In late March, outside one of the busiest locations on campus, a large white board bearing the question “How does the University of Toronto make you feel?” was quickly filled in with scribbled responses from students passing by. The adjectives “stressed,” “tired,” and “sad,” made frequent appearances, juxtaposed with more positive sentiments such as “happy,” “proud,” and “knowledgeable.”

The project is the brainchild of David Fishbayn, a psychology student. Fishbayn initially conceived the project as a way to accumulate information about collective dissatisfaction, with the long-term goal of using student responses to improve the undergraduate experience at U of T. Inspired by the work of Carl Jung, who argued that dissatisfaction can stem from an inability to integrate the unconscious mind with the conscious, Fishbayn imagined that creating a board allowing students to express their opinions about U of T would aid in this integration.

David Fishbayn, co-founder of the "How does U of T make you feel?" project. HUANG HUANG/ THE VARSITY

David Fishbayn, co-founder of the “How does U of T make you feel?” project. HUANG HUANG/ THE VARSITY

Fishbayn bought boards, taped them together, and set them up outside Sidney Smith Hall, where they remained for three days.

“The idea just popped into my head — wouldn’t it be interesting if everyone sort of expressed some aspect of their opinion about U of T, got it out of their head and onto a board, and then presented that board where everyone can see?” he explains.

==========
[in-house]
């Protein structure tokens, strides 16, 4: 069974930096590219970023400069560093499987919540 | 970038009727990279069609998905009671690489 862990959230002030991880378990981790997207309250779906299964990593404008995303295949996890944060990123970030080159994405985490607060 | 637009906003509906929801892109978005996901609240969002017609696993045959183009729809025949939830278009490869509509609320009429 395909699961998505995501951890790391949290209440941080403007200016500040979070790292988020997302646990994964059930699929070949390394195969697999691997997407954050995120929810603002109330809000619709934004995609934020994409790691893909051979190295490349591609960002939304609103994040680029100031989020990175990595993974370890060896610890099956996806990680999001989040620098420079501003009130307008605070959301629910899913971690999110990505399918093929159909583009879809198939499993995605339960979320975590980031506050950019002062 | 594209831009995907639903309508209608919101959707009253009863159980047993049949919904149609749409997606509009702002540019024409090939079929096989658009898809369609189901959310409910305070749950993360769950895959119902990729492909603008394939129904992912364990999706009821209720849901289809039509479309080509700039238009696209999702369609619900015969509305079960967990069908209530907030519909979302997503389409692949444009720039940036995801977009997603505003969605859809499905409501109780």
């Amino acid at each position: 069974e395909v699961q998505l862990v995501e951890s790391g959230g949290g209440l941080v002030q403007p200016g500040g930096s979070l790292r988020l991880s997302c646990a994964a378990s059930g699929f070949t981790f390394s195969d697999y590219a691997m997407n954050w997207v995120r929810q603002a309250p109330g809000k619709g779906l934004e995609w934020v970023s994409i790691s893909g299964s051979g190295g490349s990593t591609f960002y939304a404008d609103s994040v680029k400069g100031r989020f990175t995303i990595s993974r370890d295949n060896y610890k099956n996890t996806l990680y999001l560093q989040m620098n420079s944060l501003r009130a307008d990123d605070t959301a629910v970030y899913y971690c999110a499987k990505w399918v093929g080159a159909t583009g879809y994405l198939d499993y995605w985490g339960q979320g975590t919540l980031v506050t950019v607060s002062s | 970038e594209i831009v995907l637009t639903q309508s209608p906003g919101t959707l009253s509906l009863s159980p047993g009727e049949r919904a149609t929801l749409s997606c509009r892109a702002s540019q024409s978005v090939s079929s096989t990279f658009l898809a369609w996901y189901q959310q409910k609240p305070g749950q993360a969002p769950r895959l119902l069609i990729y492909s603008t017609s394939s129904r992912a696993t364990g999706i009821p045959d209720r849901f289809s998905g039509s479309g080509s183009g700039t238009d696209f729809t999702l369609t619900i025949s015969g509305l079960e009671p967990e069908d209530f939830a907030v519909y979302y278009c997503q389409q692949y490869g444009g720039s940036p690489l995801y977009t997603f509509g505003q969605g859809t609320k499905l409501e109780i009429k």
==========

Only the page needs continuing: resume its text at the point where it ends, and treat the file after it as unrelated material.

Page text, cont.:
Ariel Charney, a classmate of Fishbayn’s studying health studies, became involved when she saw the boards and was attracted to the creativity and interactive nature of the project.

“I liked the fact that it was interactive and people could validate their own emotion and put it up on a board for everyone to see,” Charney says. “It’s like this anonymous diary, and I think the anonymity of it gave so much freedom to the students to just post what thoughts they had, and that in itself is liberating.”

The project drew many responses. SHIJIE ZHOU/THE VARSITY

The project drew many responses. SHIJIE ZHOU/THE VARSITY

The project received an unprecedented response — their Facebook page has over 880 likes. The page continues to accept submissions, with some students sending in long-form personal essays.

“What was so exciting about this project was that we went from having nothing to creating this Facebook page with like 3,000 views in two weeks. It’s amazing that social media can allow us to do that,” Fishbayn says of the developments. “It took 17 days from the idea being in the notes section of my BlackBerry to being in the news section of The Globe [and Mail],” he adds.

Common themes

“I think part of the reason why this project got the sort of response it did, a much greater response than I thought would happen, was because students were interested to see that people felt the same way about the university as they did… it is sort of a nice feeling to know that the people around you are feeling the same things as you,” Fishbayn says.

Student responses to "How does U of T make you feel?". SHIJIE ZHOU/THE VARSITY

Student responses to “How does U of T make you feel?”. SHIJIE ZHOU/THE VARSITY